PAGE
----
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  • 17 Nov 2017 8:20 AM | John Heap (Administrator)

    The UK's productivity performance - as reported by the Office for National Statistics and used in international performance tables- has been woeful recently.  I know I have argued in the past that the measurement scheme seems inherently flawed but that is irrelevant to today's argument.


    There seems a consensus emerging that the figures are so bad - and have been for so long - that the problem is insoluble.  Certainly no-one seems  to have come up with a plan to address the situation.


    I know there is no magic bullet - no quick and easy fix .... but we can tackle the issue by making sure we take a holistic approach in which government does what it can (with infrastructure and skills), organisations do what they can (with long-term investment, improvement programmes and skills), unions do what they can (with constructive partnerships and skills) and education/training does what it can (with targeted knowledge and skills).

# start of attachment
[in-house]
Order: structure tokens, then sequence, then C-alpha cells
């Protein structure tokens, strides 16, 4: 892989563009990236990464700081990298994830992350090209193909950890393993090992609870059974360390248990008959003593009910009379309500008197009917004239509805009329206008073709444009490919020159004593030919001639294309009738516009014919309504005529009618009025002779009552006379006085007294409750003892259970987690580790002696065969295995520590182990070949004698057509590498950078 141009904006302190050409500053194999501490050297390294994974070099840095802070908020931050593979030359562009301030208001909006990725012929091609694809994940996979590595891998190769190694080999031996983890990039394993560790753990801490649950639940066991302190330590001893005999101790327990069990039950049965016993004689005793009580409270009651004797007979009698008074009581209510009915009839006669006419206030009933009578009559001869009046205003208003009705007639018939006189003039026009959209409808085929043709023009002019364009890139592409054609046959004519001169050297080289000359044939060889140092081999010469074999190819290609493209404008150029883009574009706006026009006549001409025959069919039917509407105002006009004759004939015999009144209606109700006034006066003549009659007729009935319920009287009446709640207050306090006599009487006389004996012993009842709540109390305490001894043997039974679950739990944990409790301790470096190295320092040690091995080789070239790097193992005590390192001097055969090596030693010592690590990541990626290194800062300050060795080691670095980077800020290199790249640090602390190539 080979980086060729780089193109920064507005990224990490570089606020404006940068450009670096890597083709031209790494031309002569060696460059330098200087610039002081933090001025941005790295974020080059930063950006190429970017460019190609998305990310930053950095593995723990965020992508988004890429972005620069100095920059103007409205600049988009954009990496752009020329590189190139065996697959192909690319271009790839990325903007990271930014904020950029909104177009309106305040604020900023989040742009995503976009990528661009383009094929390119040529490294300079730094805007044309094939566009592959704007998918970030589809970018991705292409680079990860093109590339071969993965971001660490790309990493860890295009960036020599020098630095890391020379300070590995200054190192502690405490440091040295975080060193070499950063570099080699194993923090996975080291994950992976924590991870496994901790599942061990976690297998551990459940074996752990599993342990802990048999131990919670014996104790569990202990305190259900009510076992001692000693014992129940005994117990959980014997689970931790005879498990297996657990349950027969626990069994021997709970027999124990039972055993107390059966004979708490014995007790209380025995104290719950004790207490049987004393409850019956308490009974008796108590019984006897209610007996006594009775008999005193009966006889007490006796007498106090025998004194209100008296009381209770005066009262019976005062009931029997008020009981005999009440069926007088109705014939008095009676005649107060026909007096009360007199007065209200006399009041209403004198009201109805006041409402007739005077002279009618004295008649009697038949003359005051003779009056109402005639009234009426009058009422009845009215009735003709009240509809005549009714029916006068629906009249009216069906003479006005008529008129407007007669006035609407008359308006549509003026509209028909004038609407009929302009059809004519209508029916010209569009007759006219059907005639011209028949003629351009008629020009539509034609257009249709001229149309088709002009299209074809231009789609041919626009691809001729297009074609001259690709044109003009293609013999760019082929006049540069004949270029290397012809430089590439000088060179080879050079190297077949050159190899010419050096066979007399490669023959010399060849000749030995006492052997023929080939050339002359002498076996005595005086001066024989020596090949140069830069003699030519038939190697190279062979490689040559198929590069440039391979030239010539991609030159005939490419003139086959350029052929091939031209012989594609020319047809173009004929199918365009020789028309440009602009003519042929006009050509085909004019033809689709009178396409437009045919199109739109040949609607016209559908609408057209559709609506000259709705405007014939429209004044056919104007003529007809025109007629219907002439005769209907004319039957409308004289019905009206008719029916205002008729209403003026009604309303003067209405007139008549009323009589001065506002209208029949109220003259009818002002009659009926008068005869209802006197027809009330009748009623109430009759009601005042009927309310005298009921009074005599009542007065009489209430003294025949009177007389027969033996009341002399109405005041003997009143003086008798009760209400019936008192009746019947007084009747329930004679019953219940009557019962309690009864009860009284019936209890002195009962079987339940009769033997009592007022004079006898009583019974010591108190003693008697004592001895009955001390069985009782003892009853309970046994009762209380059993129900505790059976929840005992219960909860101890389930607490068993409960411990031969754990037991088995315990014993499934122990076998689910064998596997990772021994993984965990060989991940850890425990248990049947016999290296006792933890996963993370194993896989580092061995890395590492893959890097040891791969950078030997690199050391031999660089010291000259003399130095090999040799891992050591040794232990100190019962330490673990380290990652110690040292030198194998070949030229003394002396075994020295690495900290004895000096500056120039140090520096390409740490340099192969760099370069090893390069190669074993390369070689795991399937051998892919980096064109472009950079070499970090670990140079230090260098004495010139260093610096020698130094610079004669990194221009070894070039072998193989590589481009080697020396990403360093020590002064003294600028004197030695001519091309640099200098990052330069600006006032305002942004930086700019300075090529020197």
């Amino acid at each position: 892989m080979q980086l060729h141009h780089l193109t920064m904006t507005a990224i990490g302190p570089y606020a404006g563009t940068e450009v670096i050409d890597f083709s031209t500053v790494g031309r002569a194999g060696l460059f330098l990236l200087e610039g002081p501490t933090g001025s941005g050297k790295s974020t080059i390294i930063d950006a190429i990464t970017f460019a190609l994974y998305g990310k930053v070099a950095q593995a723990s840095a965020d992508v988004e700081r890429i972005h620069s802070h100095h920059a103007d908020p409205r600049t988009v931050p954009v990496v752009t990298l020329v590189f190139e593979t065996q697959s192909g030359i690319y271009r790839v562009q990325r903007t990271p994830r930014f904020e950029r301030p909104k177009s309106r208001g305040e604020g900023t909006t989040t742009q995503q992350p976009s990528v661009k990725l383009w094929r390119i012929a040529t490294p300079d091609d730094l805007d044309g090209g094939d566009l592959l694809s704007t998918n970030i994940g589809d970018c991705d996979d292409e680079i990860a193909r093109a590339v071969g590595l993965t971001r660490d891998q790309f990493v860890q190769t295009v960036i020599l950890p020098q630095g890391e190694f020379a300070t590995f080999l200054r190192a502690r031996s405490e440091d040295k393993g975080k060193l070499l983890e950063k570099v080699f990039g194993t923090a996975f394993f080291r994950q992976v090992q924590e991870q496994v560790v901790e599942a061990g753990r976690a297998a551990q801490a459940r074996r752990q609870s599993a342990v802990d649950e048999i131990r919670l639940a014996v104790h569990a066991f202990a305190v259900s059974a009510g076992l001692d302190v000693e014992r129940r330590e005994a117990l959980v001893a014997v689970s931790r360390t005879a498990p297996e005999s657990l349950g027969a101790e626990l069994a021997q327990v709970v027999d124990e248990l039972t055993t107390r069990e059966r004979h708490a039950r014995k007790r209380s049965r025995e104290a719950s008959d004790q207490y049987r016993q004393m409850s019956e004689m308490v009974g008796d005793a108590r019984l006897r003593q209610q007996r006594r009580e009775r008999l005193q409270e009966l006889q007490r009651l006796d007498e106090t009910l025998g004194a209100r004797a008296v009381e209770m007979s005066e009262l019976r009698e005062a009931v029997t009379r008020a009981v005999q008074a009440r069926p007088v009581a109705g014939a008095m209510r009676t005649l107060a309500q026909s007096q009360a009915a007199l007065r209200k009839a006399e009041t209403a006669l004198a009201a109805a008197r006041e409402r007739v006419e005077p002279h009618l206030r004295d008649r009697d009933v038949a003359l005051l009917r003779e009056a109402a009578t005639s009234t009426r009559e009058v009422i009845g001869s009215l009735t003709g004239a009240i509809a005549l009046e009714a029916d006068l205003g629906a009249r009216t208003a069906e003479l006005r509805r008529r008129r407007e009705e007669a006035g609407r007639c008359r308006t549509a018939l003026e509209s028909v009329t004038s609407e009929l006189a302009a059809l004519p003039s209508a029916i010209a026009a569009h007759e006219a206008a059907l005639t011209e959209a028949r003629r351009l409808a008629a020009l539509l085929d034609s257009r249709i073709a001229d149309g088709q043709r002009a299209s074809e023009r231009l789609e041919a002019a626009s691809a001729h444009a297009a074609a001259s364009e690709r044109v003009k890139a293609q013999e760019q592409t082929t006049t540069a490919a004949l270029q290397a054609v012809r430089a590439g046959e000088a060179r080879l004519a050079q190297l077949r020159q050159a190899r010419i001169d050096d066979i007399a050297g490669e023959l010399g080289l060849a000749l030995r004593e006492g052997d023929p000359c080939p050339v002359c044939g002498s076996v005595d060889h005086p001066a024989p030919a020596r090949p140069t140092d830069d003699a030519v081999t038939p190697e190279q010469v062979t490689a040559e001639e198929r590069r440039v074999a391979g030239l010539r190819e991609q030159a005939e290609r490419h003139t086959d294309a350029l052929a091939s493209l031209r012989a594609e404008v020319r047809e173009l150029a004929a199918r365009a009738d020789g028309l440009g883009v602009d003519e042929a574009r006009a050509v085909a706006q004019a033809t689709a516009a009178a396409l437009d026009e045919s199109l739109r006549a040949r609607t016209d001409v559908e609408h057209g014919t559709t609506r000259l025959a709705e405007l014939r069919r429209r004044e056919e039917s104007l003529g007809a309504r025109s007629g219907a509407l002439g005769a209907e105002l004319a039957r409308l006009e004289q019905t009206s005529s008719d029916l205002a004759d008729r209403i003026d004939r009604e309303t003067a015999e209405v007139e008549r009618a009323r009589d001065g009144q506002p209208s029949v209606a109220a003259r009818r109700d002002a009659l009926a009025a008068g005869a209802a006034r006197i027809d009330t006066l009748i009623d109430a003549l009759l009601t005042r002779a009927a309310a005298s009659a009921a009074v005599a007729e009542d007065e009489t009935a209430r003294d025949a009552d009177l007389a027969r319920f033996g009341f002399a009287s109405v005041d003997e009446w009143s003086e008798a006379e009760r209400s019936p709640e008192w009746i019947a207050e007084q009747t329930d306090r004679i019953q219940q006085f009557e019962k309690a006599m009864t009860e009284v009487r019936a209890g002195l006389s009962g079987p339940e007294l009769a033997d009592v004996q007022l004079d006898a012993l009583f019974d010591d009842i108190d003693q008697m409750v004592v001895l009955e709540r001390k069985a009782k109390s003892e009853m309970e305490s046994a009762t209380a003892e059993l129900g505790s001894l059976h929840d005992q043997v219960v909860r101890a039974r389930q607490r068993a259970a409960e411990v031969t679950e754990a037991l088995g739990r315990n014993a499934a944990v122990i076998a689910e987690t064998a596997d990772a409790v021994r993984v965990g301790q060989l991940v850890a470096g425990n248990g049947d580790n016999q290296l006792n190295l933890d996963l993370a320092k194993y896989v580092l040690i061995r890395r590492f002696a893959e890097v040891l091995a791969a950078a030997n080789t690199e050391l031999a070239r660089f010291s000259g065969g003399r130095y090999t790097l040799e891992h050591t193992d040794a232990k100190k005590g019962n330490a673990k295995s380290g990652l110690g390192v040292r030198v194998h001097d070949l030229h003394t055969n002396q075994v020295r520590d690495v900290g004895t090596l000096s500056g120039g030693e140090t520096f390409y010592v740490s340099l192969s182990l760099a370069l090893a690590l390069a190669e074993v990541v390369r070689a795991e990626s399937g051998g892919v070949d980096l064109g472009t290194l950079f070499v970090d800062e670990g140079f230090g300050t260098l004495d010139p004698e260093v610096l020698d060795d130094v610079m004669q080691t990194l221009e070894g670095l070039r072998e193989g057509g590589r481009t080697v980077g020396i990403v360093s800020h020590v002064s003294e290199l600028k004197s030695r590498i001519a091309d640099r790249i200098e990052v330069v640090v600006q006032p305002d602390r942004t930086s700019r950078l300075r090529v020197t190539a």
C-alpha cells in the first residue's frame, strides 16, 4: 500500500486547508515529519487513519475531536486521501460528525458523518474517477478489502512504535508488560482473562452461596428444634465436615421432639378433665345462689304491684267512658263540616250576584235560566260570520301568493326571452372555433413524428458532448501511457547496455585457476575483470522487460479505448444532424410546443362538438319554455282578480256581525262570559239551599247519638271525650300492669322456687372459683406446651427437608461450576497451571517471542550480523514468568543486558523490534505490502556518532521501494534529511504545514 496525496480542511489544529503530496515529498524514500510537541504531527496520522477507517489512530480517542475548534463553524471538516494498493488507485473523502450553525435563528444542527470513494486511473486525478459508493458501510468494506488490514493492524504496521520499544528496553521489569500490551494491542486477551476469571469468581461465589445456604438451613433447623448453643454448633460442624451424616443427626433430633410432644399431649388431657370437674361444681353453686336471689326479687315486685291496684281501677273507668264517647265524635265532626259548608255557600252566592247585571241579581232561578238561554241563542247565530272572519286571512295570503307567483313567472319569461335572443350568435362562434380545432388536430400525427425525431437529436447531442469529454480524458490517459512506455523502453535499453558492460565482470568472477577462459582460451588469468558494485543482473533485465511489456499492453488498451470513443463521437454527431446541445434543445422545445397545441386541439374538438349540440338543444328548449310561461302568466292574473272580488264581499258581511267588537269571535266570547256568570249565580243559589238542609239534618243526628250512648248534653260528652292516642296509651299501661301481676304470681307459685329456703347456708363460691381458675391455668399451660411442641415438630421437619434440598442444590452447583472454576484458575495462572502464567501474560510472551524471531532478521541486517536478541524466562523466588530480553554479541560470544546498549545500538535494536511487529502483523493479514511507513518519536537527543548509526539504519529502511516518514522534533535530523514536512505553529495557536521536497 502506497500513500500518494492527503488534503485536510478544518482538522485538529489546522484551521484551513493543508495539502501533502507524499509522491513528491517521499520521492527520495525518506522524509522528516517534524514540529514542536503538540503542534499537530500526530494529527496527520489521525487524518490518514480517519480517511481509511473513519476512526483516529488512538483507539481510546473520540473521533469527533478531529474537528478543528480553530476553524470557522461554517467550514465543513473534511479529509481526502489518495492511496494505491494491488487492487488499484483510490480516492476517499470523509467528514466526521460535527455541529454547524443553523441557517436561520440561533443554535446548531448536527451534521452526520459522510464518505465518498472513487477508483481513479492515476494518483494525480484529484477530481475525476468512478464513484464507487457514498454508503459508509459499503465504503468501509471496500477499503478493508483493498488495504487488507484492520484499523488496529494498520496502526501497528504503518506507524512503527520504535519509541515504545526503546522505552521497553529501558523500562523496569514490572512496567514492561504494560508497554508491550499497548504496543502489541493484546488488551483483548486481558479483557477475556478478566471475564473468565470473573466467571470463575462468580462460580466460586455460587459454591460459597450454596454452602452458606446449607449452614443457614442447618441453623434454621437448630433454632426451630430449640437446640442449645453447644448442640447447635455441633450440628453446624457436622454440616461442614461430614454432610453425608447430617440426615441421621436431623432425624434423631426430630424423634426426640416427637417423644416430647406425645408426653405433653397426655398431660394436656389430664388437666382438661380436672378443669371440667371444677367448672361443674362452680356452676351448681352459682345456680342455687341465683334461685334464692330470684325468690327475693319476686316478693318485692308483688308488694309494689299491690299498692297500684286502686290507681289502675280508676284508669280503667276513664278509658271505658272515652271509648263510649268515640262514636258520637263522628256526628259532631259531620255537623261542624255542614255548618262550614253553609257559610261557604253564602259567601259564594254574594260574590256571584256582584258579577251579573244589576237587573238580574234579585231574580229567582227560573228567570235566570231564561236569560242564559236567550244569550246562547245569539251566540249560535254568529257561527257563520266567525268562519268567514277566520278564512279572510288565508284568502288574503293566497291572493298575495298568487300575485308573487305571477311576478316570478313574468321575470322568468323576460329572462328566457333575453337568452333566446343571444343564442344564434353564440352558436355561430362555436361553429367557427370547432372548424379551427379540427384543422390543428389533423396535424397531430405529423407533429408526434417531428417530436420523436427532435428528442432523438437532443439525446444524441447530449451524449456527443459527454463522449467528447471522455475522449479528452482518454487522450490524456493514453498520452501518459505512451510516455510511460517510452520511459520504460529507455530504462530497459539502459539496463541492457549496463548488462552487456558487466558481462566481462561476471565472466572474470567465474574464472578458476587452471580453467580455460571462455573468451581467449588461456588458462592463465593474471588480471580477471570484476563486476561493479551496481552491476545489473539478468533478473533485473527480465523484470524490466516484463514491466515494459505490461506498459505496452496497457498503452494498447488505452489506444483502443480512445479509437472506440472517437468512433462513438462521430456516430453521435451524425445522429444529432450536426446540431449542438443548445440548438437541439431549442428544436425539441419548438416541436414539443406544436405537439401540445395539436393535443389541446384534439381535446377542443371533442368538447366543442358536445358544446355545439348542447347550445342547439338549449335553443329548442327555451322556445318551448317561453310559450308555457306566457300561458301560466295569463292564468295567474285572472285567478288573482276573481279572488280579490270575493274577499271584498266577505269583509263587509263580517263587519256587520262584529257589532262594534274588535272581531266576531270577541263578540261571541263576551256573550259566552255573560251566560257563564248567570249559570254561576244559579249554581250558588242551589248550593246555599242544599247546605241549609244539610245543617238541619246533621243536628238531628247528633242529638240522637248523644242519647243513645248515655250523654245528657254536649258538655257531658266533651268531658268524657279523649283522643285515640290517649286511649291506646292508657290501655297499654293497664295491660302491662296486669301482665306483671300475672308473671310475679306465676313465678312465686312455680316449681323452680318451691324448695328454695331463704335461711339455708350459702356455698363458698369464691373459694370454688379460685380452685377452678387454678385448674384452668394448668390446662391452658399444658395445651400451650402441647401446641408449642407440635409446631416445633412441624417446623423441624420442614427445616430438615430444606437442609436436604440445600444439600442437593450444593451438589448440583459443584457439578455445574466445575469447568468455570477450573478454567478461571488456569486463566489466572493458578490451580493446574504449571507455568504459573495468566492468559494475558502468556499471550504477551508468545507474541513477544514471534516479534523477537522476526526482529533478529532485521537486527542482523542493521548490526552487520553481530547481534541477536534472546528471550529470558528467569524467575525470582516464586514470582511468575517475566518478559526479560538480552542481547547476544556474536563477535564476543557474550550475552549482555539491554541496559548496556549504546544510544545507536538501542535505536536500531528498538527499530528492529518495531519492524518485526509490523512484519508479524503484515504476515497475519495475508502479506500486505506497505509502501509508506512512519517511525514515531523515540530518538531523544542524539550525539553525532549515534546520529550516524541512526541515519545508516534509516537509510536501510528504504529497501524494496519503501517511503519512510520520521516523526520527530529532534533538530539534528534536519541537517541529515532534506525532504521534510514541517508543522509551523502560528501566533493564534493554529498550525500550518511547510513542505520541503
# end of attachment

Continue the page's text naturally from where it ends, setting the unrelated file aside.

You can probably see a theme emerging here.  We need a high skill, multi-skill workforce.  We don't currently have one.  We perhaps need a lesser focus on knowledge (more easily provided in a high-tech, AI world) and a greater one on competence and flexibility.  If we invest in a high skill workforce, everyone benefits - the individuals with the skills, companies who need the skilled workforce - and the nation with higher productivity.


    Perhaps after all, there is a magic bullet!



  • 10 Nov 2017 3:00 PM | John Heap (Administrator)

    Some universities and colleges in the US are now being funded according to a productivity-based formula. Does this make sense?


    What is the productivity of a university? How is it measured?  Number of degrees per $1,000 of investment?


    Get it wrong - and universities will play the measurement game - making the figures move in the direction which benefits them financially even if this is not the most appropriate measure.


    This is not to suggests that productivity is not important - after all universities are spending public money - and should be held accountable for it.


    But if we get the measure wrong - we get the wrong result. Universities might benefit - but society won't.  So we need a good, healthy debate on what the measure - or measures - should be.